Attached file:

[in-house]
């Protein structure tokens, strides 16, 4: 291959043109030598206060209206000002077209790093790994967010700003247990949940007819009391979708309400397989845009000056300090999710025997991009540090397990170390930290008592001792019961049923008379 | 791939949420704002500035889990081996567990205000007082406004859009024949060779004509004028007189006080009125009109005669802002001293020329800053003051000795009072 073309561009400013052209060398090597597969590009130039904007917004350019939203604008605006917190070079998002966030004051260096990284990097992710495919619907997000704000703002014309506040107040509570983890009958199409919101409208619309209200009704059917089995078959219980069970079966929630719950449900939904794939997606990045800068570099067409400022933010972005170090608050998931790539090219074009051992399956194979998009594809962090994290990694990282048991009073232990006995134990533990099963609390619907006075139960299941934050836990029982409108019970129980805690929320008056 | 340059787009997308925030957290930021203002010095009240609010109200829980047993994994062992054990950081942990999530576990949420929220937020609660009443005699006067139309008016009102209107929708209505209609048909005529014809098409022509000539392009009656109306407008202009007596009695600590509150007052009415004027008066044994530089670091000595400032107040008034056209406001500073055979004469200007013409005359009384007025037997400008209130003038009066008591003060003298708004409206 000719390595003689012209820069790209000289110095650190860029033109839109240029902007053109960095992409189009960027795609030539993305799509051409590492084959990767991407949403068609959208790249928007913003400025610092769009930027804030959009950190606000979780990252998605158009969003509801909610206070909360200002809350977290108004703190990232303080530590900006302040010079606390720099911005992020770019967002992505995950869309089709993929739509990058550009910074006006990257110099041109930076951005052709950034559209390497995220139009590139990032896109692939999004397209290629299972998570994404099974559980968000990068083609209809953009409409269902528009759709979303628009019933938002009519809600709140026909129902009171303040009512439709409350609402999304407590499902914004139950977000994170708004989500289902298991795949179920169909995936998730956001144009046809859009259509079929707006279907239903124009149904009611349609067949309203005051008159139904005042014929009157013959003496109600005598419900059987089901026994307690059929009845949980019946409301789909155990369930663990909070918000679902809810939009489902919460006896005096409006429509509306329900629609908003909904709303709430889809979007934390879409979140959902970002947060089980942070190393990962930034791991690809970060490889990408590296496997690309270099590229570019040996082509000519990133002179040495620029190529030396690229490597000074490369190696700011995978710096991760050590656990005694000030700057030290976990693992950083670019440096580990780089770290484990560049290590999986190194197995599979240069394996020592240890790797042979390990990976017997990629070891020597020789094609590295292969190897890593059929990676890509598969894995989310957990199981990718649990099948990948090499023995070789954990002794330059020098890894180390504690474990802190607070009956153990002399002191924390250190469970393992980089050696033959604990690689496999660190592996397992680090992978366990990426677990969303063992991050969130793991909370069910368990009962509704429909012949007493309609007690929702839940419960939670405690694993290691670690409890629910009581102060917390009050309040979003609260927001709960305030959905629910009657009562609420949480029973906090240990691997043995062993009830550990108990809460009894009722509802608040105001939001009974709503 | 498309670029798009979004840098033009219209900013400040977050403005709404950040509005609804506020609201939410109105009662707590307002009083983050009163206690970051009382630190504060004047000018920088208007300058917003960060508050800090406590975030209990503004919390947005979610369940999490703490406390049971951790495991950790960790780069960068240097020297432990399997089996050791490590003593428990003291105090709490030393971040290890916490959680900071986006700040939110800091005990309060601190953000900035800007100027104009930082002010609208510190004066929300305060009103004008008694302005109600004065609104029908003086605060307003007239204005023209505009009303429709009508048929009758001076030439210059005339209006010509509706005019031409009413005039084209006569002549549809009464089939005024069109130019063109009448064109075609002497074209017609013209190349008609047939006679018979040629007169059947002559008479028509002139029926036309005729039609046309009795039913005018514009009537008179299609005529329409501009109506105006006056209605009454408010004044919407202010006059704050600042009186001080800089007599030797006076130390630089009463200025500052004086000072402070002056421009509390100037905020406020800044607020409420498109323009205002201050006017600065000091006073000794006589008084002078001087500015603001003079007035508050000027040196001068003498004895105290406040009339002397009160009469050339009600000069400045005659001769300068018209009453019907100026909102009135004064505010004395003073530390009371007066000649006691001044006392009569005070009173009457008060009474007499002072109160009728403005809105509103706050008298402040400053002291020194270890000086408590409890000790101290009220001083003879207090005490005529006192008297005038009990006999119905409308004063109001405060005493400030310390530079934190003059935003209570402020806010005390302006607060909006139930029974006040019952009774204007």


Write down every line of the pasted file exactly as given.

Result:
[in-house]
């Protein structure tokens, strides 16, 4: 291959043109030598206060209206000002077209790093790994967010700003247990949940007819009391979708309400397989845009000056300090999710025997991009540090397990170390930290008592001792019961049923008379 | 791939949420704002500035889990081996567990205000007082406004859009024949060779004509004028007189006080009125009109005669802002001293020329800053003051000795009072 073309561009400013052209060398090597597969590009130039904007917004350019939203604008605006917190070079998002966030004051260096990284990097992710495919619907997000704000703002014309506040107040509570983890009958199409919101409208619309209200009704059917089995078959219980069970079966929630719950449900939904794939997606990045800068570099067409400022933010972005170090608050998931790539090219074009051992399956194979998009594809962090994290990694990282048991009073232990006995134990533990099963609390619907006075139960299941934050836990029982409108019970129980805690929320008056 | 340059787009997308925030957290930021203002010095009240609010109200829980047993994994062992054990950081942990999530576990949420929220937020609660009443005699006067139309008016009102209107929708209505209609048909005529014809098409022509000539392009009656109306407008202009007596009695600590509150007052009415004027008066044994530089670091000595400032107040008034056209406001500073055979004469200007013409005359009384007025037997400008209130003038009066008591003060003298708004409206 000719390595003689012209820069790209000289110095650190860029033109839109240029902007053109960095992409189009960027795609030539993305799509051409590492084959990767991407949403068609959208790249928007913003400025610092769009930027804030959009950190606000979780990252998605158009969003509801909610206070909360200002809350977290108004703190990232303080530590900006302040010079606390720099911005992020770019967002992505995950869309089709993929739509990058550009910074006006990257110099041109930076951005052709950034559209390497995220139009590139990032896109692939999004397209290629299972998570994404099974559980968000990068083609209809953009409409269902528009759709979303628009019933938002009519809600709140026909129902009171303040009512439709409350609402999304407590499902914004139950977000994170708004989500289902298991795949179920169909995936998730956001144009046809859009259509079929707006279907239903124009149904009611349609067949309203005051008159139904005042014929009157013959003496109600005598419900059987089901026994307690059929009845949980019946409301789909155990369930663990909070918000679902809810939009489902919460006896005096409006429509509306329900629609908003909904709303709430889809979007934390879409979140959902970002947060089980942070190393990962930034791991690809970060490889990408590296496997690309270099590229570019040996082509000519990133002179040495620029190529030396690229490597000074490369190696700011995978710096991760050590656990005694000030700057030290976990693992950083670019440096580990780089770290484990560049290590999986190194197995599979240069394996020592240890790797042979390990990976017997990629070891020597020789094609590295292969190897890593059929990676890509598969894995989310957990199981990718649990099948990948090499023995070789954990002794330059020098890894180390504690474990802190607070009956153990002399002191924390250190469970393992980089050696033959604990690689496999660190592996397992680090992978366990990426677990969303063992991050969130793991909370069910368990009962509704429909012949007493309609007690929702839940419960939670405690694993290691670690409890629910009581102060917390009050309040979003609260927001709960305030959905629910009657009562609420949480029973906090240990691997043995062993009830550990108990809460009894009722509802608040105001939001009974709503 | 498309670029798009979004840098033009219209900013400040977050403005709404950040509005609804506020609201939410109105009662707590307002009083983050009163206690970051009382630190504060004047000018920088208007300058917003960060508050800090406590975030209990503004919390947005979610369940999490703490406390049971951790495991950790960790780069960068240097020297432990399997089996050791490590003593428990003291105090709490030393971040290890916490959680900071986006700040939110800091005990309060601190953000900035800007100027104009930082002010609208510190004066929300305060009103004008008694302005109600004065609104029908003086605060307003007239204005023209505009009303429709009508048929009758001076030439210059005339209006010509509706005019031409009413005039084209006569002549549809009464089939005024069109130019063109009448064109075609002497074209017609013209190349008609047939006679018979040629007169059947002559008479028509002139029926036309005729039609046309009795039913005018514009009537008179299609005529329409501009109506105006006056209605009454408010004044919407202010006059704050600042009186001080800089007599030797006076130390630089009463200025500052004086000072402070002056421009509390100037905020406020800044607020409420498109323009205002201050006017600065000091006073000794006589008084002078001087500015603001003079007035508050000027040196001068003498004895105290406040009339002397009160009469050339009600000069400045005659001769300068018209009453019907100026909102009135004064505010004395003073530390009371007066000649006691001044006392009569005070009173009457008060009474007499002072109160009728403005809105509103706050008298402040400053002291020194270890000086408590409890000790101290009220001083003879207090005490005529006192008297005038009990006999119905409308004063109001405060005493400030310390530079934190003059935003209570402020806010005390302006607060909006139930029974006040019952009774204007």